Likewise, not only is observing the scenarios a joy, but there is a great psychological portrait of the pros and cons of this rapid escalation within the criminal hierarchy. Vito’s family character and concern for his mother and sister (what really pushes this criminal life), in a very patriarchal attitude as the new head of the family, is contrasted with the contempt for human life that he transfers to the hands of the player as if it really was going to be a moral dilemma to end other suits wearing a Tommy Gun. It will not cause remorse, but certainly both Vito and Joe are very well written characters with hardly any connection, even if their criminal lives are light years away from us.
In fact, the game has many references that end up being tributes of this genre that attracts so much. It won’t be hard to see Similarities to The Godfather, Scarface, A History of the Bronx, or The Sopranos. It is a pure delight for fans of this type of subject, an adult, controversial work (the game begins apologizing for the cultural gap that may exist when presenting the work as it was conceived and being able to present sensitive content and themes) and extensively detailed for those who intend to have a cultural experience that stalls and is not simple entertainment.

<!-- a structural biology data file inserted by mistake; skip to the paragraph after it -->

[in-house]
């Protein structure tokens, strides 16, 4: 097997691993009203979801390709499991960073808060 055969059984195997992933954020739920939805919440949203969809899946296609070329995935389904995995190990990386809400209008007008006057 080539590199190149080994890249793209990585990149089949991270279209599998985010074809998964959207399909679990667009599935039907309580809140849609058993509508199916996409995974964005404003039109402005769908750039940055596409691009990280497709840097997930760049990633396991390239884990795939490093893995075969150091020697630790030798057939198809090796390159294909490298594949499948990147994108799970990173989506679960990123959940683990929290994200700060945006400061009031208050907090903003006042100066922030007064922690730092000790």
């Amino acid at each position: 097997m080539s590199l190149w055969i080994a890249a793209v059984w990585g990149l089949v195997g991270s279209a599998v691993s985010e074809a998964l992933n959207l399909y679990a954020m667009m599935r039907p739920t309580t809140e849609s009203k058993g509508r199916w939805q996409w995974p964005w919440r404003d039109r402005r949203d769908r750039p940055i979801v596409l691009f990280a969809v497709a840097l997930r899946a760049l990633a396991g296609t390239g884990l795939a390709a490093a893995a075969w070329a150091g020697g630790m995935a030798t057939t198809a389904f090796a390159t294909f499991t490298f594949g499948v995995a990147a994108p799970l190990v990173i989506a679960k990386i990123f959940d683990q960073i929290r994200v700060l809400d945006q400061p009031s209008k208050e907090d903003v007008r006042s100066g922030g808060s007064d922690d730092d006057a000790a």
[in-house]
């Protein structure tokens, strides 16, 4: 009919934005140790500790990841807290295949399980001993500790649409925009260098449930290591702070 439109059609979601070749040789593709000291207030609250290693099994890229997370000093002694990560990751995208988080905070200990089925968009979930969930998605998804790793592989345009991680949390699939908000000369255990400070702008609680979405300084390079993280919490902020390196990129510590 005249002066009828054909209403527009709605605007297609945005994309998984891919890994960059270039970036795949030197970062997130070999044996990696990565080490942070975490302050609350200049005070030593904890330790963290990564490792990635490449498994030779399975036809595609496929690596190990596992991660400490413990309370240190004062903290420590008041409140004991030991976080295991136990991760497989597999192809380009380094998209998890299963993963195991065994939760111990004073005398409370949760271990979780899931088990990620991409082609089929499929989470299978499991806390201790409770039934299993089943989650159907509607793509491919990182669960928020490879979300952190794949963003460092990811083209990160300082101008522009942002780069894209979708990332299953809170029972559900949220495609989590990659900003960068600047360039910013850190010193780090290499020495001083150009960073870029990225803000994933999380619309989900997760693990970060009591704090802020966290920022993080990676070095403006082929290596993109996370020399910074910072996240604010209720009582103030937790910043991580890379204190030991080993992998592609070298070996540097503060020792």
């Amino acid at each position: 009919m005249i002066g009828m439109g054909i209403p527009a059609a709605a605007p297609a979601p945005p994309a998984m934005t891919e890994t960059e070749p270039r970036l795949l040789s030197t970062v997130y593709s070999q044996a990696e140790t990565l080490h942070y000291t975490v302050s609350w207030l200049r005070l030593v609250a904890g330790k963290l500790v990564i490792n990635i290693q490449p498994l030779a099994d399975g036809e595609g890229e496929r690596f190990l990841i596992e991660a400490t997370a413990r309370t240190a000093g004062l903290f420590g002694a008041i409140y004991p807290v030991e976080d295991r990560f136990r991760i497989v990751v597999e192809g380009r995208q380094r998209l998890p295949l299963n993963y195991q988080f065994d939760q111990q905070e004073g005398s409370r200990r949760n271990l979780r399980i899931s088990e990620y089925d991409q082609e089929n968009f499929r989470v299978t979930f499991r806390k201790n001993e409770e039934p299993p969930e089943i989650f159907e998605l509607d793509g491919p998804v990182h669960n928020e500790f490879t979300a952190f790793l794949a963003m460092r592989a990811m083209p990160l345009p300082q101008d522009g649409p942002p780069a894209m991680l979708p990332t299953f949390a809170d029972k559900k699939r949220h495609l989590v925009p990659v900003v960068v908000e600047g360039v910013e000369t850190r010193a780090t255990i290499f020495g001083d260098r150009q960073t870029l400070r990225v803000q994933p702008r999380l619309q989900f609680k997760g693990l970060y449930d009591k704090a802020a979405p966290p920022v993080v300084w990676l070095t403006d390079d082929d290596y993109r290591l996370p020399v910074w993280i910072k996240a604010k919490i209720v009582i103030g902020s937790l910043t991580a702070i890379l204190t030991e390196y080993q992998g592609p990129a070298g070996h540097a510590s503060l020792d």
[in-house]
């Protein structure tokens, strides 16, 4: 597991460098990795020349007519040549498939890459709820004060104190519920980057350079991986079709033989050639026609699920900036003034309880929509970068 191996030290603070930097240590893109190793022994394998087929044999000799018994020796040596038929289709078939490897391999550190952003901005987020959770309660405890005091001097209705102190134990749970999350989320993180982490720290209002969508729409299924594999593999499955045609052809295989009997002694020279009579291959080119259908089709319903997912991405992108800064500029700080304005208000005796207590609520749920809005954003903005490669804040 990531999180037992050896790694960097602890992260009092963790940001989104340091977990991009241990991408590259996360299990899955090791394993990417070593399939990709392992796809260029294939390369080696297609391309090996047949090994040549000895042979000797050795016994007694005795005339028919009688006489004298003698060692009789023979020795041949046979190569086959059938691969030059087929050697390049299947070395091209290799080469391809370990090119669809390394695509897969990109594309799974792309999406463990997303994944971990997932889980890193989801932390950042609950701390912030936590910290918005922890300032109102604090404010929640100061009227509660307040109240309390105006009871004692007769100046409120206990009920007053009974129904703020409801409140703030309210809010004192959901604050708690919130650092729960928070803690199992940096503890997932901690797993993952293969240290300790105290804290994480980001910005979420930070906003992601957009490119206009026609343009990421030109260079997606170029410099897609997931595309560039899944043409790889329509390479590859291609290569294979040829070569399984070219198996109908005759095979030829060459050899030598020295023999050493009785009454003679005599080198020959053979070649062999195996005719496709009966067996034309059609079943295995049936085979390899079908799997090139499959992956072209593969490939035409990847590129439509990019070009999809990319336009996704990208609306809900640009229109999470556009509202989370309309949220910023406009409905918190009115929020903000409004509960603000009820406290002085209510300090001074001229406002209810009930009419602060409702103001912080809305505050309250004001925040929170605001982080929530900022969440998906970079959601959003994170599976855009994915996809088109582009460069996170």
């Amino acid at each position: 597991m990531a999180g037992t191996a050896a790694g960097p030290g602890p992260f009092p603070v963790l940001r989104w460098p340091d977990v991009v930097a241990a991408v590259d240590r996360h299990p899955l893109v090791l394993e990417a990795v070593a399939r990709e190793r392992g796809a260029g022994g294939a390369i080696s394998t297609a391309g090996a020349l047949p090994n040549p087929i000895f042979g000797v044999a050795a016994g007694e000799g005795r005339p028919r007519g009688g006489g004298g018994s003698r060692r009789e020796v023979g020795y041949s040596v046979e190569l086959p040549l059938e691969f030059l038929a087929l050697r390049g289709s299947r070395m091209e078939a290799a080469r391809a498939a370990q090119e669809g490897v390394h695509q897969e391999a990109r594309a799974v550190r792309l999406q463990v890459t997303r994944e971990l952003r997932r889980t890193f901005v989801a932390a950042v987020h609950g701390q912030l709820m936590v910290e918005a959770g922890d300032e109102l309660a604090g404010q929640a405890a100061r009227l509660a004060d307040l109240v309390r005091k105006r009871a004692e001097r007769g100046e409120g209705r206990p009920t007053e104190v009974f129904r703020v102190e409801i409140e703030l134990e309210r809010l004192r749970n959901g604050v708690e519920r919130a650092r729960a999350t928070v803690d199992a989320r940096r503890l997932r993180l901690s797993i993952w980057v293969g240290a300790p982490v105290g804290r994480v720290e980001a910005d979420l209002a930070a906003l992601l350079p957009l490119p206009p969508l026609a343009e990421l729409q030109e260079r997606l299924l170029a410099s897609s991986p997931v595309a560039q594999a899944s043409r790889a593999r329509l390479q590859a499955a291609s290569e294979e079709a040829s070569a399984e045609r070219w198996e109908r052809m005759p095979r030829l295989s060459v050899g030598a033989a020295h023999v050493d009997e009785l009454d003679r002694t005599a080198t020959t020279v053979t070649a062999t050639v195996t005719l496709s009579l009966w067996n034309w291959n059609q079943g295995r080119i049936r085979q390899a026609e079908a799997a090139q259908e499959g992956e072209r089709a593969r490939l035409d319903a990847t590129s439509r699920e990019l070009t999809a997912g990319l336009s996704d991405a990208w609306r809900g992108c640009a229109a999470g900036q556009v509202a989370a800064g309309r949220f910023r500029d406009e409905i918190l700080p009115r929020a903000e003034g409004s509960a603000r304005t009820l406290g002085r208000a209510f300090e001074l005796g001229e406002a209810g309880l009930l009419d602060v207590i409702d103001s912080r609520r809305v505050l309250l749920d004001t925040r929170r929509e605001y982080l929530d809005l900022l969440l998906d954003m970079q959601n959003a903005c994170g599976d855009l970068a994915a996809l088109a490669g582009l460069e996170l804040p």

The gunplay though he really wants to try to simulate the behavior of the weapons of the time, certainly heavy. In fact, one of the improvements that could have been made at this level would be a configuration of controls a little more adjusted to the new times, where an action as frequent as reloading could be done with the square button / X if we choose to use a controller instead of a keyboard. Third-person action video games have evolved outrageously in this decade of difference and some effort to time the product would not have hurt.
Just the opposite effect is achieved with vehicles. Driving from point to point will continue to be the action that we repeat in a higher percentage during the game, so the control has to be comfortable enough for the player while trying to reflect the behavior of the time. In this sense, 10 years later we can still enjoy driving classic vehicles, especially in those missions that really push us to the limit, making time and speed come together in time trial tasks. In addition, we can examine these cars in greater splendor in the “Cochepedia” included, for those who want to admire the models presented by the remastering.